Judge Rejects 'Tiger Defense' in Letterman Case
Case involving alleged extortion is heading to trial
By Newser Editors and Wire Services
Posted Jan 19, 2010 10:00 AM CST
Halderman in October.   (AP Photo)
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(Newser) – A jury should get to decide whether a TV producer's dealings with David Letterman were attempted blackmail or just hard-nosed business, a judge ruled today. Manhattan state Supreme Court Justice Charles Solomon refused a defense request to throw out an attempted grand larceny charge against Robert "Joe" Halderman. The ruling puts the case on a path toward trial, which could bring testimony from the Late Show host.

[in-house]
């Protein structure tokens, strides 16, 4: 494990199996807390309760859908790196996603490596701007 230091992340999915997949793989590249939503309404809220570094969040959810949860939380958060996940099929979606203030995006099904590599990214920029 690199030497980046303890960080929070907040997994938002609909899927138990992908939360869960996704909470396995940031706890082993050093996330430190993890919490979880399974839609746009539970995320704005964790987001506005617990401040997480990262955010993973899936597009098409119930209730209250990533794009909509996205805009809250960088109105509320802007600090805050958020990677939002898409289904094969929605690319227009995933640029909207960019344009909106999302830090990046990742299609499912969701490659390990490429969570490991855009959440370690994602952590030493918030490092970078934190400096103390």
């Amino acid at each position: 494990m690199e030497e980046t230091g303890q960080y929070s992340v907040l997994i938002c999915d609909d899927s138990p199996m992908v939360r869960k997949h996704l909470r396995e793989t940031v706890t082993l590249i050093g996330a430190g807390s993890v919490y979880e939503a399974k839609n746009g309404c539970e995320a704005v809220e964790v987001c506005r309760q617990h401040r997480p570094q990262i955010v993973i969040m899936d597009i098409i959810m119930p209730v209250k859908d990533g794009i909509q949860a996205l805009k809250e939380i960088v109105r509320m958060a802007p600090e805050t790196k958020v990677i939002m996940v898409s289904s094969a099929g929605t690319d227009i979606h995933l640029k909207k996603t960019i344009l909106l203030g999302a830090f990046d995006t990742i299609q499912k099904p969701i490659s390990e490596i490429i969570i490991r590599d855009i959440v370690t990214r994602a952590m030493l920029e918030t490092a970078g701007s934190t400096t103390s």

Prosecutors say Halderman demanded $2 million to keep quiet about the talk-show host's affairs. Halderman says he was just offering Letterman a chance to buy, and keep private, a thinly veiled screenplay about Letterman's life. Defense lawyer Gerald Shargel wrote that information about celebrity misdeeds is "routinely suppressed through private business arrangement." The defense likened the situation to Tiger Woods' mistresses seeking hush money, but the judge didn't buy it.
 

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